Tuesday, February 13, 2007

Placoderm soft tissue preservation

The Late Devonian Gogo Formation is noteworthy for its exceptional preservation of fossils in limestone nodules -- particularly vertebrates. Amazing examples of nearly three-dimensional fossil fishes have been collected, showing life-like articulation. These fossil fishes have been exceptionally influential in our understanding of early vertebrate evolution, since they reveal such exceptional details. Now, Gogo is revealing new, unexpected details: the oldest soft tissue preservation in jawed vertebrates.

A recently published paper by Trinajstic et al. in the journal Biology Letters presents the details of muscles, blood vessels and individual neurons in an extinct type of early jawed fish, the placoderms. Unfortunately, the figures are, for the most part, less than dazzling. Nevertheless, here are some examples for your edification.


a) Shows an individual muscle fiber; b) individual neuron connecting to a muscle fibre; c) capillaries (blood vessels); d) calcium phosphate crystals that make up the preserved tissues.

One of the important discoveries in this paper helps us understand how the placoderms are related to modern fishes. Over the decades, numerous hypotheses have been offered for how all the various groups of jawed vertebrates were related to each other, particularly how the fossils fit in. Fossils, of course, give us essential clues to how evolutionary transformations have taken place, but it is first important to know how they are related to each other and modern forms. Placoderms have been proposed as the sister group of sharks and their kin, of bony vertebrates, or as the most "primitive" of the jawed vertebrates.

What some of these partially articulated placoderms show is the morphology of the actual muscle blocks of the body axis.



These will add much to the debate on how placoderms may be related to modern lineages of jawed fishes. The authors of the paper note certain similarities to lamprey in these muscle blocks, suggesting that placoderms were the most primitive jawed vertebrates. However, I'm going to leave my discussion of it there and leave it to the reader to investigate this question more fully.




Update 19/02/2007: As somebody in the comments asked: how did these tissues get preserved. Yes, of course! These days, I'm so wrapped up in phylogenetic analsysi work of my own that I totally forgot about other interesting science! Yes, how are these soft tissues actually preserved.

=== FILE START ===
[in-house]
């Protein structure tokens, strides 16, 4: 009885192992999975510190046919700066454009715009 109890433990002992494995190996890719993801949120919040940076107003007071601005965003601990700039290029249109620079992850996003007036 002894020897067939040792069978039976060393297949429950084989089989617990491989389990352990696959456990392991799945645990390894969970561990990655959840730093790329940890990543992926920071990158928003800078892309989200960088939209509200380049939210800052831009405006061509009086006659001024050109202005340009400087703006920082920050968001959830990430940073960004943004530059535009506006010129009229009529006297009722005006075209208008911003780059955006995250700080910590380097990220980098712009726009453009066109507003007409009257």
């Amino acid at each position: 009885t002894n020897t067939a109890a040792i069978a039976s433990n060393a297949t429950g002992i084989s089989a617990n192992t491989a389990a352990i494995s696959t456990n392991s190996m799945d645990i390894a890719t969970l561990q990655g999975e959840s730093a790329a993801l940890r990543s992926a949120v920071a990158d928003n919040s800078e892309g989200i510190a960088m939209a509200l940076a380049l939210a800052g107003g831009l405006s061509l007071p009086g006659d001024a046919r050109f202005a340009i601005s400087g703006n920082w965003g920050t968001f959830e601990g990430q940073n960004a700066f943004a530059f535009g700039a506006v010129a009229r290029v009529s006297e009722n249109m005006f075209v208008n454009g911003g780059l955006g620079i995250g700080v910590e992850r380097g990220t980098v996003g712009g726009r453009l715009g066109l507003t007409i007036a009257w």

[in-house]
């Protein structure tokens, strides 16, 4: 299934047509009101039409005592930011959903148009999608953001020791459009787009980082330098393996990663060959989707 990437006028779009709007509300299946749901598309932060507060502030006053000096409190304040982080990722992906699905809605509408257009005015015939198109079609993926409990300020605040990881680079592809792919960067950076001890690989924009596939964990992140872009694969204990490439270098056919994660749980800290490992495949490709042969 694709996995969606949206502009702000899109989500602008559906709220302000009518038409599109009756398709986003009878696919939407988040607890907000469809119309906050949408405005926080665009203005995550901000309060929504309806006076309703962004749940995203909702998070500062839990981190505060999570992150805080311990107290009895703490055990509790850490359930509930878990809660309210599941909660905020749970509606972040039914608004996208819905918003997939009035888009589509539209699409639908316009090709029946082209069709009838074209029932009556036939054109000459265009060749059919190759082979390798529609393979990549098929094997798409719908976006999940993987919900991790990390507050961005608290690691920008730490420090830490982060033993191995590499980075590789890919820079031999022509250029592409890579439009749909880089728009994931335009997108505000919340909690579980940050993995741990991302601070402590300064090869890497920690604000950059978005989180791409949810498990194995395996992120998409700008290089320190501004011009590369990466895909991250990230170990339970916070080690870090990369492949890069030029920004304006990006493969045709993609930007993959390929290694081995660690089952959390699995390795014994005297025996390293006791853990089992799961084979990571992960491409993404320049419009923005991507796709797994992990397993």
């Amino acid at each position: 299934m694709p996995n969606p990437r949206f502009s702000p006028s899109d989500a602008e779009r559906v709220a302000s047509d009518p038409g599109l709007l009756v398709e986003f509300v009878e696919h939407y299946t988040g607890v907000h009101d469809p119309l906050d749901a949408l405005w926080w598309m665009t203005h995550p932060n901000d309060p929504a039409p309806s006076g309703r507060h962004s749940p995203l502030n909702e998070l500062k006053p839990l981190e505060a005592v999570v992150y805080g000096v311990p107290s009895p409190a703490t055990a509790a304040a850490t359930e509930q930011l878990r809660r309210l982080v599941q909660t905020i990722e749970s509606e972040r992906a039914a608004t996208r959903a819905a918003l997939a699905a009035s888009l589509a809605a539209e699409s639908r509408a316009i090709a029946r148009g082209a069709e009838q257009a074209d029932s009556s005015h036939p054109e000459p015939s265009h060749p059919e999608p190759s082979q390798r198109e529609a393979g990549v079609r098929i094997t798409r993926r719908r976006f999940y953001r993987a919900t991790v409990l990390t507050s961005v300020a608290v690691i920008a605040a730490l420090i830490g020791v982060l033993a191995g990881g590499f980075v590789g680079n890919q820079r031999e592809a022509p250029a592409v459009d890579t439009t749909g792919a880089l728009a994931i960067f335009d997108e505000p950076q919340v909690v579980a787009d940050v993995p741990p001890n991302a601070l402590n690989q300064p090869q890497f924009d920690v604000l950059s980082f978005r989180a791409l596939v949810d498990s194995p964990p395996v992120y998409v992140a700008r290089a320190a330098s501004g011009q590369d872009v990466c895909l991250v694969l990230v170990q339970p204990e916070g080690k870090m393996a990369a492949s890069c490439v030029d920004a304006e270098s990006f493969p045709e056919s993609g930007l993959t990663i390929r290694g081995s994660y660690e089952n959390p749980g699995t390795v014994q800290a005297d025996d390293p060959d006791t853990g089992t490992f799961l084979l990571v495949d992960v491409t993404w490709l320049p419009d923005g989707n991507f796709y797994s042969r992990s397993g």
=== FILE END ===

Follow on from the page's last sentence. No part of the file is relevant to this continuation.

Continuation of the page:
Well, the important thing to point out is that they've been phosphatized, just like the Doushanto embryos. No these are not "fresh meat" as Karl in the comments says. So this is this really analogous to the preserved dinosaur soft tissue, either.

The authors of the paper rely on palaeoenvironmental information about the site to infer that the conditions were in fact anoxic at the immediate site of tissue preservation. In the absence of oxygen, the calcium precipitated in the local environment would've preferentially been calcium phosphate rather than calcium carbonate (limestone). The presence of microbes on the surfaces of the cells served to concentrate the calcium phosphate precipipation in the place of the tissues. Remember, bacterial cells are much, much smaller than differentiated animal cells and so an entire colony of bacteria encasing an animal cell can effectively create a facsimilie of the original thing! However, my competence of the geochemistry involved in this type of preservation is quite limited and if you're interested in knowing more, I suggest looking into the process of soft tissue phosphatization for yourself.




Trinajstic, K. et al. (in press) Exceptional preservation of nerve and muscle tissues in Late Devonian placoderm fish and their evolutionary implications. Biology Letters. link

7 comments:

Alex said...

Aw, c'mon Martin! How can you leave the discussion there? When it comes to all the fish and swimmy things, I rely on people like you to do the comparing and contrasting so I don't have to learn any more than absolutely necessary. But you're right, the figures themselves are less than dazzling. Hope all is well in Sweden.

Karl said...

How was the soft tissue preserved? Wikipedia tells me about anoxic environments, but I can't imagine fossilization preserved individual neurons and muscle fibers in stone. But I can't imagine fresh meat lasting 300 million years either!

Karl said...

Hey, can I jog you into a brief explanation of how the tissue could be preserved by telling you it's for an argument with some creationists?

Martin Brazeau said...

Hi Karl,

I'm not sure whether you noticed or not, but I added a short update to the end of the post that gives a little explanation about the preservation. You should look into the process of phosphatization.

Cheers,
Martin

Noumenon said...

First I felt embarrassed because I prodded you when you'd actually written a whole section of post for me. Then I felt glad anyway because I would not have noticed it if I hadn't been so pushy. Now I feel embarrassed again for waiting until I did the homework on this to let you know I read it. But in the time it took me, this post has already become the number one Google hit for soft tissue phosphatization, so maybe it needed to be written for the Internet to see. Thanks a lot-- Karl.

Danny said...

Take a look at this fossil. I say it looks like a sword fish. It was found in southern Virginia, USA in the Triassic zone near the famous Solite Quarry. Let me know that you think. Danny Ricketts
dan@rdricketts.com
Here's the online picture:
http://rdricketts.com/scans/swordfish.jpg

Martin Brazeau said...

Hi Danny,

That photo isn't a body fossil of anything, it seems. It looks superficially like a swordfish, but it appears to be sedimentary structures. It could be a trace fossil, like the traces of fins or toes as they hit the substrate.